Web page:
Inspections are done by the local authority and are on a pass or fail basis. If they determine that there is a part of your property that is not up to code or fails, they will typically provide you an allotted amount of time to resolve the issue before a re-inspection.
Some cities provide a checklist that details what they are looking for during an inspection.
For example, North Richland Hills, TX has a form available on their website.
Additionally, the Dallas,TX, website provides a checklist of what will be reviewed during the inspection.
Some common items include:
Each city has its own set of criteria and what they consider to be a pass or fail inspection score, so it’s important to look at the list for your city specifically.
Again, if you have a local property manager or agent who is aware of these regulations, they can aid you in staying on top of these regulations so that you don’t get caught unprepared by unforeseen expenses or a vacant property.
Speaking of… One important thing that investors need to know is how inspections affect your property’s vacancy period.
In a city like Godley, TX, there are strict requirements on when a property requires a code inspection.
For vacancy periods, there are two times to note:
Many cities require landlords to undergo an inspection as a part of their first registration process.
Especially for landlords who are preparing to acquire a new property and hope to keep vacancy time to a minimum, awareness that there’s an extra step that may take extra time to complete before a tenant is allowed to move in can save you money in the long run.
Additionally, some cities require a code inspection every time your property is vacant. Which means, during those in-between times when you’re hunting for a new tenant, you may also have to invite an agent in for an inspection.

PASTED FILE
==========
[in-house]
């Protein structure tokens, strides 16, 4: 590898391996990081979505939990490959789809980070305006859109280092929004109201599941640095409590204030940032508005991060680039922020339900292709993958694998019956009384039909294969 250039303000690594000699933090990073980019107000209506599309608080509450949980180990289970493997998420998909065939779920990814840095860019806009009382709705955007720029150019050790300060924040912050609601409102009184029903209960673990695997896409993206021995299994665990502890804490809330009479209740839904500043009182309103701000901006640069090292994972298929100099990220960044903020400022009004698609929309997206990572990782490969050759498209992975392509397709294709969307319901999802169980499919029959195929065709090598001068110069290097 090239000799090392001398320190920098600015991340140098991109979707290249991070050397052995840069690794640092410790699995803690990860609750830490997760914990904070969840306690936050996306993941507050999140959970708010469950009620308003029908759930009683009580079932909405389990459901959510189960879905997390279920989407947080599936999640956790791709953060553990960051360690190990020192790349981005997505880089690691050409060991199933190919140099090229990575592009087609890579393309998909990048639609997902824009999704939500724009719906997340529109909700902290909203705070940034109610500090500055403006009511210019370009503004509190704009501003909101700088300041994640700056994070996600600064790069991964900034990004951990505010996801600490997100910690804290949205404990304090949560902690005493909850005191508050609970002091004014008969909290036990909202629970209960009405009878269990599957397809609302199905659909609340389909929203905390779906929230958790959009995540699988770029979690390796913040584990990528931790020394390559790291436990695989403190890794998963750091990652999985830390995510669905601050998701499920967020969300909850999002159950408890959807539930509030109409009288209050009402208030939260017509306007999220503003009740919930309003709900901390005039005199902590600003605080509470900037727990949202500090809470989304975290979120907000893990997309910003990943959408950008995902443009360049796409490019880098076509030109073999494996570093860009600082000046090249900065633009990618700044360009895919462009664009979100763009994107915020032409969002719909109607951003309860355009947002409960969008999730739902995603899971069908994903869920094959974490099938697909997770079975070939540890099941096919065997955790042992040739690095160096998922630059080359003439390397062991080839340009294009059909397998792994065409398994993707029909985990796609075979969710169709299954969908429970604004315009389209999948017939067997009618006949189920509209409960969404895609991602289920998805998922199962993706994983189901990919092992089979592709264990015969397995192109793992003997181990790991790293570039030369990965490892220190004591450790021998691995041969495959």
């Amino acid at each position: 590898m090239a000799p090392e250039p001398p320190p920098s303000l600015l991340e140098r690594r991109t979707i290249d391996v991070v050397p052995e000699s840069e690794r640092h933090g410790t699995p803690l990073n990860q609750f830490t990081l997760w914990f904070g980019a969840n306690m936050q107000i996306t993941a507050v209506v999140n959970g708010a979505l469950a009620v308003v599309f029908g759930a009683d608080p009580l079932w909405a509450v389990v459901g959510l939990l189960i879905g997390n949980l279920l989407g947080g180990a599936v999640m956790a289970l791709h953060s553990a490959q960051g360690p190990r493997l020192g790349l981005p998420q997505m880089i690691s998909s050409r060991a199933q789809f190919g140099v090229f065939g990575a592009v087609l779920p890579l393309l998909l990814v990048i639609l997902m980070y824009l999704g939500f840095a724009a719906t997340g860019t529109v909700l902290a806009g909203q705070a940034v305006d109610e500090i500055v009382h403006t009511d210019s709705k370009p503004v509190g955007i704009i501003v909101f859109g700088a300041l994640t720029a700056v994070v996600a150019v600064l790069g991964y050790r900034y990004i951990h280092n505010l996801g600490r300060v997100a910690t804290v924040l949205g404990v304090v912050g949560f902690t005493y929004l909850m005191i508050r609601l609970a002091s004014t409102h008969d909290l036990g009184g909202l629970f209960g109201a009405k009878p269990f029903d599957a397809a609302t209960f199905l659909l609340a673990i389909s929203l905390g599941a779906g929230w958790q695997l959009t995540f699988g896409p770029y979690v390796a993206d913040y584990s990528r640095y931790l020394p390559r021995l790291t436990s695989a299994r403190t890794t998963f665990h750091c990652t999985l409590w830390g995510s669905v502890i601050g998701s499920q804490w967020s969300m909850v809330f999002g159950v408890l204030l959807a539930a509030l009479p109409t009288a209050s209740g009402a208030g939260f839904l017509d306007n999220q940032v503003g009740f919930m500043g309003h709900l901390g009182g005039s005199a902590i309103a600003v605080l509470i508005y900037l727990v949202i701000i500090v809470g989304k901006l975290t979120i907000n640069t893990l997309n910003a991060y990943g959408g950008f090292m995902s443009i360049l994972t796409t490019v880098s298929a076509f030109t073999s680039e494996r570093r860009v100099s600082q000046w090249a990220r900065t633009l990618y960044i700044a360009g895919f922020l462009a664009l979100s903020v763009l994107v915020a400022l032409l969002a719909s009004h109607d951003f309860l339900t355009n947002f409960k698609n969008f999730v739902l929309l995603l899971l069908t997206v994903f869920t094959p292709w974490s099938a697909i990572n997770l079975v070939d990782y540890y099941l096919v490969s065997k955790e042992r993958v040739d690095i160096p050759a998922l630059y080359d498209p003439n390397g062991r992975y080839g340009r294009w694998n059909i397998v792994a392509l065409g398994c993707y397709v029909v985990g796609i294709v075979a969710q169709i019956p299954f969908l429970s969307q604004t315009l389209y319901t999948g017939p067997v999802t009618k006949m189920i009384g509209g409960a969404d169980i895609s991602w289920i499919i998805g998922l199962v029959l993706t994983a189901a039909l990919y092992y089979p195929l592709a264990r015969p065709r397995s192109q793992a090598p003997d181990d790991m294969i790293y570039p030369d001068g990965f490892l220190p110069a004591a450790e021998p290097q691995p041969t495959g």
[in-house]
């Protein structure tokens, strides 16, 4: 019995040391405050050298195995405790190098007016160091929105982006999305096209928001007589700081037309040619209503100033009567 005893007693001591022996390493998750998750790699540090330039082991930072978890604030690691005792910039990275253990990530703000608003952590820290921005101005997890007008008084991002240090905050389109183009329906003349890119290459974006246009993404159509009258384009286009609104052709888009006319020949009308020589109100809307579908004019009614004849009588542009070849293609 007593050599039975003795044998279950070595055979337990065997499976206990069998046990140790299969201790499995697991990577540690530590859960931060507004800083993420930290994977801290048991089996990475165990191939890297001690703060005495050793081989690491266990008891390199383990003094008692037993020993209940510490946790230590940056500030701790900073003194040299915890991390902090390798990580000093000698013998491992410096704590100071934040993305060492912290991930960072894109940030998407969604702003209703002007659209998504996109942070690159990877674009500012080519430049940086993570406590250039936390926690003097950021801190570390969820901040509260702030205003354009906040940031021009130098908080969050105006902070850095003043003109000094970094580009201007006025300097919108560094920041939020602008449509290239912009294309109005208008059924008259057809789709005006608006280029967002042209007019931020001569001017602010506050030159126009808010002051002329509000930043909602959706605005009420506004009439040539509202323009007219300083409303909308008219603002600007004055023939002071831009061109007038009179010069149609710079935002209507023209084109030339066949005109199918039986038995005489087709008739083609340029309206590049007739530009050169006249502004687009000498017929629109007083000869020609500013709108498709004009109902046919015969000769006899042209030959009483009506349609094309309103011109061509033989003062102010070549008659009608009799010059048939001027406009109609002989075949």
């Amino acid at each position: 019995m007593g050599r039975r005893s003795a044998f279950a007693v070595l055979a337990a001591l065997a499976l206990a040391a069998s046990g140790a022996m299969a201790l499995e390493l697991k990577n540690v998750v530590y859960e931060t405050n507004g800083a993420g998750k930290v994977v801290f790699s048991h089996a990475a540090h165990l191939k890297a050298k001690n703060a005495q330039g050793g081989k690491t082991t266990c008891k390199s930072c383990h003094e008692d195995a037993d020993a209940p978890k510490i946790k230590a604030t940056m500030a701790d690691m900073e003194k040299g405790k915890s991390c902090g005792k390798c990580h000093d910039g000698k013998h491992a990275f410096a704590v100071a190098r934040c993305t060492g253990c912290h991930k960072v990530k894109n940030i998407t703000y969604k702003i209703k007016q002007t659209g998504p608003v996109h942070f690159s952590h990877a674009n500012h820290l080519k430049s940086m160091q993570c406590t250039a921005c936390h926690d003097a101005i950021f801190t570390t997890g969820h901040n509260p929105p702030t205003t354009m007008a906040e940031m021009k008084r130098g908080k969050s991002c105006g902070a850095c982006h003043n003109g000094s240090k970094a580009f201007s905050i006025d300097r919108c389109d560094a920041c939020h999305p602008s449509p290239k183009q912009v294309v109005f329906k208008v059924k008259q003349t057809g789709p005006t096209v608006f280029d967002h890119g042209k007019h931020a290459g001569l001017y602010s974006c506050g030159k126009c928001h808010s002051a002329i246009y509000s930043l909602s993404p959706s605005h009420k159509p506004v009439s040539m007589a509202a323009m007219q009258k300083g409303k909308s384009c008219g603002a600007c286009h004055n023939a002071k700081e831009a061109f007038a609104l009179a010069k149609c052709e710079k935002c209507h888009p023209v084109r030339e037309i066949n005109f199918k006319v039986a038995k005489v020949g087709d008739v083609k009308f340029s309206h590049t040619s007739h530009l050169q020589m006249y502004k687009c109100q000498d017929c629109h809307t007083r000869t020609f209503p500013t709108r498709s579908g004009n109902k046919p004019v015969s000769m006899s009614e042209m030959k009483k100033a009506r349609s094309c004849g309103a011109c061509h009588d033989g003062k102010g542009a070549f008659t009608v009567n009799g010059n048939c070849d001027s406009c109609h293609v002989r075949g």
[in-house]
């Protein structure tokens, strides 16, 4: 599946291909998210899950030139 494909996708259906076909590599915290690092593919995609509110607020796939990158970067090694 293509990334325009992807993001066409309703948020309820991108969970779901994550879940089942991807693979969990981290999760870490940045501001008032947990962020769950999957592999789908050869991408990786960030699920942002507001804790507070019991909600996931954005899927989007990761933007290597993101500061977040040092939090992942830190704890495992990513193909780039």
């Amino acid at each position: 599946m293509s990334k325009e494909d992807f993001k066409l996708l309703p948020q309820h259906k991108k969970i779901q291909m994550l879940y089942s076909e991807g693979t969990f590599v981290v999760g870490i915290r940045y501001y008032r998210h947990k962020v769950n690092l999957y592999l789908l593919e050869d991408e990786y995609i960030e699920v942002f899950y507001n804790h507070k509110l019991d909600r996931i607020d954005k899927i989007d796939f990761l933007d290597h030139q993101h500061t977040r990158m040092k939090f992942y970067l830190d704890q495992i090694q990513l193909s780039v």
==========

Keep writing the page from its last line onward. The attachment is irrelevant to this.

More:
Depending on how that inspection goes and if there are any issues, you may have extra repairs that you weren’t anticipating, which can add vacancy time.
On top of single family rentals, many Texas cities have strict requirements for short-term rental properties (STRs).
In some cities, it’s required to attain a permit or an operating license annually in order to rent out an STR.
At the state level, a short term rental is defined as a property rented out for less than 30 days. However, cities have a lot of leeway to set further definitions and regulations as they see fit.
In San Antonio, TX, STRs are broken into two types depending on whether or not the property is the primary residence of the owner. If it is not a primary residence, then there is a density limit per one side of the street between intersections that determines how many units can be rented out short-term. If that limit (say for a multifamily property), is reached, then a special exception for the permit is required.